Imagine seeing advertising for a circus coming to town: the big top tent, elephants, dancing horses, trapeze artists, lion tamers, and the ringmaster. You can’t wait to take your family. When the big day arrives, you pack them up, and drive to the location of the circus.
But when you get there, there’s no tent, no elephants, no dancing horses, no trapeze artists, and no lion tamers. Instead of a ringmaster, you find a bearded lady in a ticket booth hoping to sell tickets to a show that is clearly not there.
Would you buy a ticket? Of course, you wouldn’t. The brand promise let you down. You had a horrible experience.
Your prospects will not buy an automobile either unless their customer experience meets their expectations when they arrive at your dealership.
Think about it. You’re all set up for a big weekend in your mind. You’ve just produced the strongest ad campaign ever for the dealership. This one simply cannot miss . . . sales will be through the roof!
Then the weekend passes; units sold and gross were disappointing. How could this happen?
Simply stated, most ad campaigns—and marketing plans in general—that you label a failure, fail for one reason and one reason only: Prospects did not find the customer experience that they came to expect as a direct result from the advertising.
It wasn’t the media buy. It wasn’t the production. It was simply that you lost the customer before “hello” (the greeting) because you and your team did not deliver on prospects’ expectations.
Every employee should deliver on the dealership’s brand promise (what you provide your customer beyond the product and the price: your unique selling proposition, “USP”) at every customer touch point—at the dealership, on the phone and online. The dealership must look alive and healthy . . . ready to do business.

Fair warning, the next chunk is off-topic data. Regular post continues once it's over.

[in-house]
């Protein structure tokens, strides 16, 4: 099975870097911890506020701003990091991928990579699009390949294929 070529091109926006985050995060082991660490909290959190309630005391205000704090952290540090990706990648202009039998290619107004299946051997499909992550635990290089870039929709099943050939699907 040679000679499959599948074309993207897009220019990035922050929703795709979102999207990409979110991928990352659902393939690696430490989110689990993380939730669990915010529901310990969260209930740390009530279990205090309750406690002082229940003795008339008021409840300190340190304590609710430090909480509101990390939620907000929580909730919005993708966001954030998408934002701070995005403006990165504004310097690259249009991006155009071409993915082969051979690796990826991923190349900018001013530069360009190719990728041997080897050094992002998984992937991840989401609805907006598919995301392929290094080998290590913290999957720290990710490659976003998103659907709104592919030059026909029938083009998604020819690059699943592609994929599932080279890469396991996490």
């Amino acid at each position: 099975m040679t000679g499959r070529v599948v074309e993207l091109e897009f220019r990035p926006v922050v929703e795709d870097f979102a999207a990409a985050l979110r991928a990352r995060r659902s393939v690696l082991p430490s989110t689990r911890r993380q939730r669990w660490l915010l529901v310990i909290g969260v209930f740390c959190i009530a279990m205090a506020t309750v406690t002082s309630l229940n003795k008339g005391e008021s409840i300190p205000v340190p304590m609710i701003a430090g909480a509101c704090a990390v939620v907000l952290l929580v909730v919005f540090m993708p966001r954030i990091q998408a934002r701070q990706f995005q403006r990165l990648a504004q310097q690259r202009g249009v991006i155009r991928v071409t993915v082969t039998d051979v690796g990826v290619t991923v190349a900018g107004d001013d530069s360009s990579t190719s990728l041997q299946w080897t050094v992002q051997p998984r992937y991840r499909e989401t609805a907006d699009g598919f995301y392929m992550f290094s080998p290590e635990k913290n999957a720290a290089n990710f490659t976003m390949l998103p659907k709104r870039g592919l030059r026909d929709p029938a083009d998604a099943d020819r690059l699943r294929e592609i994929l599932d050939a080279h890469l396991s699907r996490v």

What we’re really talking about here is a complete paradigm shift and culture change. It does not matter if it’s a three-day sale or the average Tuesday, when you’re delivering a customer experience that supports your brand promise, the likelihood of more sales at higher margins is much greater.
If you expect to be successful during the next decade by just saying you’re having “a sale”—or if you expect to win some “race to the bottom” when it comes to advertising the lowest price—your dealership will likely soon look like that bogus circus mentioned earlier.
Your dealership cannot just be a place you are hoping will collect the money without delivering an experience that really wows your prospects and customers.
Your customers and prospects expect more. Make it your dealership’s culture to deliver on the experience of your brand promise.
“We simply do not advertise prices (at least until a used vehicle reaches the 46-day aging bucket), rather, just our value proposition (Warranty Protection for Life). After all, we have no competitive advantage with price. No one does. The result: We are the No. 1 volume Chevrolet dealership in Washington state month and after month, year after year. Yeah, I would say this works!”
You have nothing to lose by finding out how to change your dealership culture while increasing your profitability, improving CSI, and destroying employee turnover, so please have a look at Binary Automotive Solutions’ video at www.DontRaceToTheBottom.com, then email or call James Binkley, CEO, for more information: [email protected] or 630-258-3439.
Previous articles by James Binkley:
Latest posts by James Binkley
- Why You Need a Warranty Provider to Be Your Wingman - August 23, 2018
- How the Value of a Lifetime Warranty Beats Price Every Time - July 25, 2018
- Get Ahead By Putting Your Customers First - June 15, 2018